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I am working on a simple search script that looks through two columns of a specific table. Essentially I'm looking for a match between either a company's number or their name. I'm using the LIKE statement in SQL because I am using InnoDB tables (which means no fulltext searches).

The problem is that I am working in a bilingual environment (french and english) and some of the characters in french have accents. I would like accented characters to be considered the same as their non-accented counterpart, in other words é = e, e = é, à = a, etc. SO has a lot of questions pertaining to the issue but none seem to be working for me.

Here is my SQL statement:

SELECT id, name FROM clients WHERE id LIKE '%éc%' OR name LIKE '%éc%';

I would like that to find "école" and "ecole" but it only finds "école".

I would also like to note that my tables are all utf8_general_ci.

Help me StackOverflow, you're my only hope! :)

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up vote 3 down vote accepted

I am going to offer up another answer for you.

I just read that utf8_general_ci is accent-insensitive so you should be OK.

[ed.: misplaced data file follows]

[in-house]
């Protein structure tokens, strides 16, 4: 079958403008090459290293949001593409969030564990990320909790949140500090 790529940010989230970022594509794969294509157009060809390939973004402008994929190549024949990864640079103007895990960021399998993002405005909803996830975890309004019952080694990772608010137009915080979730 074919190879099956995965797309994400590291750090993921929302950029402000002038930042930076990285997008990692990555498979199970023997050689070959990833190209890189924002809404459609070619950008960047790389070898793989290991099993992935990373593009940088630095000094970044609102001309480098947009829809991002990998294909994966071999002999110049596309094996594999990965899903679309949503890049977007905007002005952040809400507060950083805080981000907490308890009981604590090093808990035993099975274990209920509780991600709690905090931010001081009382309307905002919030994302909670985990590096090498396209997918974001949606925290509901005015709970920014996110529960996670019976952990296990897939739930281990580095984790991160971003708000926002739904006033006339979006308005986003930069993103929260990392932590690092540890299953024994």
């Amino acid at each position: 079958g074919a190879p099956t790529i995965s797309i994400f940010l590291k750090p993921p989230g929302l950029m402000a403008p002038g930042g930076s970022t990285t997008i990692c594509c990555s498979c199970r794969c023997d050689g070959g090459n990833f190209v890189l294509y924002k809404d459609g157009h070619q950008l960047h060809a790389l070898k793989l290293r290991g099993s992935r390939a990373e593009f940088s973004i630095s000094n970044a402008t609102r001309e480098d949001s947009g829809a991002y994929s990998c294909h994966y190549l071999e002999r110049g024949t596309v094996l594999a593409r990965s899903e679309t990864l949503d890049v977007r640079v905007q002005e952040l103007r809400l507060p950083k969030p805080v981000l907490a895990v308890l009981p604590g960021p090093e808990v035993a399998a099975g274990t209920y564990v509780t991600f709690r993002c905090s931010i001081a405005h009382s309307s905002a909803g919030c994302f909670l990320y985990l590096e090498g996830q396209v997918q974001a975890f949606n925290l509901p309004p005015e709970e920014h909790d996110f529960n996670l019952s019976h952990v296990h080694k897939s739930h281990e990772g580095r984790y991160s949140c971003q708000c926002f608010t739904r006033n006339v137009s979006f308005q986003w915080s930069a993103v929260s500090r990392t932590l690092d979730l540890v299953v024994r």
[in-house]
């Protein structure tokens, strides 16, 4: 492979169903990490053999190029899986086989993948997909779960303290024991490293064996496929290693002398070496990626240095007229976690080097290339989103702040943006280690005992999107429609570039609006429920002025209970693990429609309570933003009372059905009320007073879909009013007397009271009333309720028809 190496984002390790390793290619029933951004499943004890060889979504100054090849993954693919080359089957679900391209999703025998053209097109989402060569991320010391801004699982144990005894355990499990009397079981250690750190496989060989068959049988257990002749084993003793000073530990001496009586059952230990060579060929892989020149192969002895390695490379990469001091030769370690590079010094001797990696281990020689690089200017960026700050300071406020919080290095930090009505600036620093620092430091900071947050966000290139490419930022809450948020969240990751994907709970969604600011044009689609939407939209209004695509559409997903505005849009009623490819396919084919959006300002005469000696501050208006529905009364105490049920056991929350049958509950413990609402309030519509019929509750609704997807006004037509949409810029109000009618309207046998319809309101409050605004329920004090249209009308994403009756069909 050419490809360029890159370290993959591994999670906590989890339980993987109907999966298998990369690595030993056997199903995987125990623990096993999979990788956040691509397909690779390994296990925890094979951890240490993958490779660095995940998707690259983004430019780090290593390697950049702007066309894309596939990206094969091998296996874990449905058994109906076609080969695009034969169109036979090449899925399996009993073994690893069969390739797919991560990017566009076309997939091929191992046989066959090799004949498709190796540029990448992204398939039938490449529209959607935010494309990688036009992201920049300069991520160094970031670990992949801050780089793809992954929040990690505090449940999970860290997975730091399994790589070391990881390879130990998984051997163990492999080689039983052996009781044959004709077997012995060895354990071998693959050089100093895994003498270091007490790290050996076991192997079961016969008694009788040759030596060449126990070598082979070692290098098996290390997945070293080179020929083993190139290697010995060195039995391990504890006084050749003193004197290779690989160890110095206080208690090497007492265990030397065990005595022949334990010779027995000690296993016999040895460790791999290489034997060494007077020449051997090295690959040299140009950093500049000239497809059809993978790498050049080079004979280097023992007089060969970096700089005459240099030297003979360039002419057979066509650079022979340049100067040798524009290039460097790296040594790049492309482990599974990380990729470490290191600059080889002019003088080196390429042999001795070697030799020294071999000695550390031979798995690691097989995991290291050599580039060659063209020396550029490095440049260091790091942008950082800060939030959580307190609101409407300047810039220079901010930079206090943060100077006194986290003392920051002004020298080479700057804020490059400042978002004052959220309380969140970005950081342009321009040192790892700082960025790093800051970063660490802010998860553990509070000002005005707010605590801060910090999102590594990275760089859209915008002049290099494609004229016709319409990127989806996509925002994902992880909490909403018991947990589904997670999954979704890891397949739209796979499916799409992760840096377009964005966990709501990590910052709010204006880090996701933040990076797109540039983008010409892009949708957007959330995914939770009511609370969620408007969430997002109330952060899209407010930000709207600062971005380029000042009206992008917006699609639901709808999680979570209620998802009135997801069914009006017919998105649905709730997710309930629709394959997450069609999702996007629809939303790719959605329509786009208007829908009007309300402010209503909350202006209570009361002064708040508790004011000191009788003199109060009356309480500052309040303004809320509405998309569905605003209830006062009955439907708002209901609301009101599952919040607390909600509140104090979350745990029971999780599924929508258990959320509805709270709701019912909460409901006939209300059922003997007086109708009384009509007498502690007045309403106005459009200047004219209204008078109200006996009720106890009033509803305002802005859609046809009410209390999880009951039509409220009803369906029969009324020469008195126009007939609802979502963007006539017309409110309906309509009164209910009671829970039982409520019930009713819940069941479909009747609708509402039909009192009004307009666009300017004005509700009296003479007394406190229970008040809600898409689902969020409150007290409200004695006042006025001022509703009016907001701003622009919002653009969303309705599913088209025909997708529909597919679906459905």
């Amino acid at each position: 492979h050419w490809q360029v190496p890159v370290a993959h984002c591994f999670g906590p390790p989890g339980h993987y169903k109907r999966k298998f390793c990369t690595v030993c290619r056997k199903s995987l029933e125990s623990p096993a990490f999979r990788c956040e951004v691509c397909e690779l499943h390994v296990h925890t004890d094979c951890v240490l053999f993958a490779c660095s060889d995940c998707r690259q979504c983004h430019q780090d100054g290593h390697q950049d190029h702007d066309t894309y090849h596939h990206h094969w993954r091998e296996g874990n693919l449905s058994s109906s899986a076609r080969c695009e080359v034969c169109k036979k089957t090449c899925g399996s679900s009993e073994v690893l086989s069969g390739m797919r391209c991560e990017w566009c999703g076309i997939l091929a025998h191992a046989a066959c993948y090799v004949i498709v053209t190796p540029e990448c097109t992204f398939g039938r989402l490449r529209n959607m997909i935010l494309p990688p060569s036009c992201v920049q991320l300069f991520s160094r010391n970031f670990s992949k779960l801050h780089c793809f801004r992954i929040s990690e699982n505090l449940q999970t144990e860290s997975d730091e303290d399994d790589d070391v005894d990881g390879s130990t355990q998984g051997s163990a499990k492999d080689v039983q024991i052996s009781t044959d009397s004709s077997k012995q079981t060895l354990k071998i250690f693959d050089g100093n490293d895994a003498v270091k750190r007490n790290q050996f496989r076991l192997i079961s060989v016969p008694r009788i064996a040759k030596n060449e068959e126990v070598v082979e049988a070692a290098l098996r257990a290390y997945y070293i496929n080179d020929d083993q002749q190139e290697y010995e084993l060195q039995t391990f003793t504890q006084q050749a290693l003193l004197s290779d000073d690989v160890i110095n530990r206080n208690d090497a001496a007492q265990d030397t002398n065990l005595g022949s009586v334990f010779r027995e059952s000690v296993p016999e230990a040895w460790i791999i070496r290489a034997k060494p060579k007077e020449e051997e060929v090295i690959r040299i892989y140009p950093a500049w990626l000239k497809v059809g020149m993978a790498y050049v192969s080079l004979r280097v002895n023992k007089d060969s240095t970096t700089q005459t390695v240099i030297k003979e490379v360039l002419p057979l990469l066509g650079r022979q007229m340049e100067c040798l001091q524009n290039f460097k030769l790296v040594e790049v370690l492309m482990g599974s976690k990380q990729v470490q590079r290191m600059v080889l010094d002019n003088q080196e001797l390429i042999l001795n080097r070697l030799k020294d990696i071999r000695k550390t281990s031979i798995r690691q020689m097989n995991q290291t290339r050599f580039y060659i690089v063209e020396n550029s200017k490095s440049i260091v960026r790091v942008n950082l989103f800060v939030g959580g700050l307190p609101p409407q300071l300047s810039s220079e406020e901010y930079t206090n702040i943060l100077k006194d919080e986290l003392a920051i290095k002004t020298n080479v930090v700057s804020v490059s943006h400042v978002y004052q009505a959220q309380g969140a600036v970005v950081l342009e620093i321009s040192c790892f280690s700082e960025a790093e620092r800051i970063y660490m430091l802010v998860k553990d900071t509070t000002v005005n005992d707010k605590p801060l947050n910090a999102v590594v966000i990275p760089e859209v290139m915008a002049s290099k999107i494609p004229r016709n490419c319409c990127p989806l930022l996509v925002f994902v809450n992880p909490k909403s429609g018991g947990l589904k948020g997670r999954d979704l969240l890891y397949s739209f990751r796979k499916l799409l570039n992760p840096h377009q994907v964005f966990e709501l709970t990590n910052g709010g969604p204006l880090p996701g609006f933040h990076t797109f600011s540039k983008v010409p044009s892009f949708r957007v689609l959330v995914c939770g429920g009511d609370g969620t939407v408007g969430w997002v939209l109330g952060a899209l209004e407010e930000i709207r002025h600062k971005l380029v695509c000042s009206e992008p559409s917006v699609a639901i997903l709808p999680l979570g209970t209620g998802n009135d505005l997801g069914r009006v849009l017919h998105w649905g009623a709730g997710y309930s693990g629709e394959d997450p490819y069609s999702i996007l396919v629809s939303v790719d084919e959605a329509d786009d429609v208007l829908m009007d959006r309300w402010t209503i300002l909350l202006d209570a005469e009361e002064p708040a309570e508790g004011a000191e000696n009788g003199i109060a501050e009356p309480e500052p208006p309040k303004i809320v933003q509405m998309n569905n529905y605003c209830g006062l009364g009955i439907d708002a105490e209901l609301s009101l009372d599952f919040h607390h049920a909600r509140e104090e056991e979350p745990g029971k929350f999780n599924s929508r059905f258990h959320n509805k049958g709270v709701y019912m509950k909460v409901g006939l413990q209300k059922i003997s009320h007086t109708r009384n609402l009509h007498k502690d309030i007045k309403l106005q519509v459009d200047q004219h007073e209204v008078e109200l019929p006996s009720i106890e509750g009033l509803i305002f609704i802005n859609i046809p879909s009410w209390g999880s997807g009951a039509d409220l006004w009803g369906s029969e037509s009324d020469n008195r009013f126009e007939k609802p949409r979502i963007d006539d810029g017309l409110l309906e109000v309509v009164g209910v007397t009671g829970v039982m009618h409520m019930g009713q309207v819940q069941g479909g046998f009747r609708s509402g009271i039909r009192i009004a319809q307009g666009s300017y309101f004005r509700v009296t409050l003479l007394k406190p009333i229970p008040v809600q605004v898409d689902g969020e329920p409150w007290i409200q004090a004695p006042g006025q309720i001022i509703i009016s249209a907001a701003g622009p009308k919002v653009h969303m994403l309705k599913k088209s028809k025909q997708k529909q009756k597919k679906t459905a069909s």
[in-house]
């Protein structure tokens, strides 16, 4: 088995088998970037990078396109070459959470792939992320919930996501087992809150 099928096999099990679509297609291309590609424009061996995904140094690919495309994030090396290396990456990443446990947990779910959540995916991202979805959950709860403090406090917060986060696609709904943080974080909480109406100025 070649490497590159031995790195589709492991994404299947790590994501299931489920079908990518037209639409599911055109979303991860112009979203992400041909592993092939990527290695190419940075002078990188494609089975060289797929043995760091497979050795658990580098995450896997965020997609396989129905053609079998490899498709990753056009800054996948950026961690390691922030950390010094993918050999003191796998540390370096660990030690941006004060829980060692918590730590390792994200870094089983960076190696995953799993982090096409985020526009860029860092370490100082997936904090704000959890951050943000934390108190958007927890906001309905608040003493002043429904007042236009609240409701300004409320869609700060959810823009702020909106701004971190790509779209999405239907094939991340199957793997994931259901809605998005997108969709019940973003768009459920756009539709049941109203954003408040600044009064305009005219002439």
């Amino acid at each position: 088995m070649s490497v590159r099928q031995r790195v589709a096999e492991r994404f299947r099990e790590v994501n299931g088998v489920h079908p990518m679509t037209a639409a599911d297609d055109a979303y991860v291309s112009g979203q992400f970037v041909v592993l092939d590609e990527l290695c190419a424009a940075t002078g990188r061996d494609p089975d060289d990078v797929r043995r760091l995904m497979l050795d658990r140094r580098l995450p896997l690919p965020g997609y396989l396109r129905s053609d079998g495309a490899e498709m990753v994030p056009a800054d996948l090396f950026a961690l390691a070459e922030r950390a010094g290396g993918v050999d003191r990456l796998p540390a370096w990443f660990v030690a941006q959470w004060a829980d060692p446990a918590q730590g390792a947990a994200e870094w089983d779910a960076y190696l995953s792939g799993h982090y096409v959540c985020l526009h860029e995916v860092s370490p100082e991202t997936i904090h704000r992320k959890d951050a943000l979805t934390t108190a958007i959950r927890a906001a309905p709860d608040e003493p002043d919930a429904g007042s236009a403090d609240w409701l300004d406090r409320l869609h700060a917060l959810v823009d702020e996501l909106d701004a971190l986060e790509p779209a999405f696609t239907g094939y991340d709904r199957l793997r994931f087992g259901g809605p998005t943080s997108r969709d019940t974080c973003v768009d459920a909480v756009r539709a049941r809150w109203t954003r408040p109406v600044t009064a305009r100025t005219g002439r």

One solution is to use

 mysql_query("SET NAMES 'utf8'"); 

This tells the client what char set to send SQL statements in.

Another solution seems to be to use MySQL's HEX() function to convert the accented chars into their Hex value. But I could not find any good examples of this working and after reading the MySQL docs for HEX() it looks like it probably will not work.

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You maybe should consider converting the problem characters to their English counterparts, then storing them in a different column, perhaps called searchable or similar. You would of cause need to update this whenever your main column was updated.

You would then have two columns, one containing the accented characters and one containing the plain English searchable content.

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I'm not sure I feel like dealing with the redundant data, especially since I might end up using this solution elsewhere in areas where content is much bigger than just a name and identifier. I know there are ways to do this in PHP so I'd be surprised if there isn't a solution do this with MySQL. – Gazillion Sep 2 '10 at 13:04

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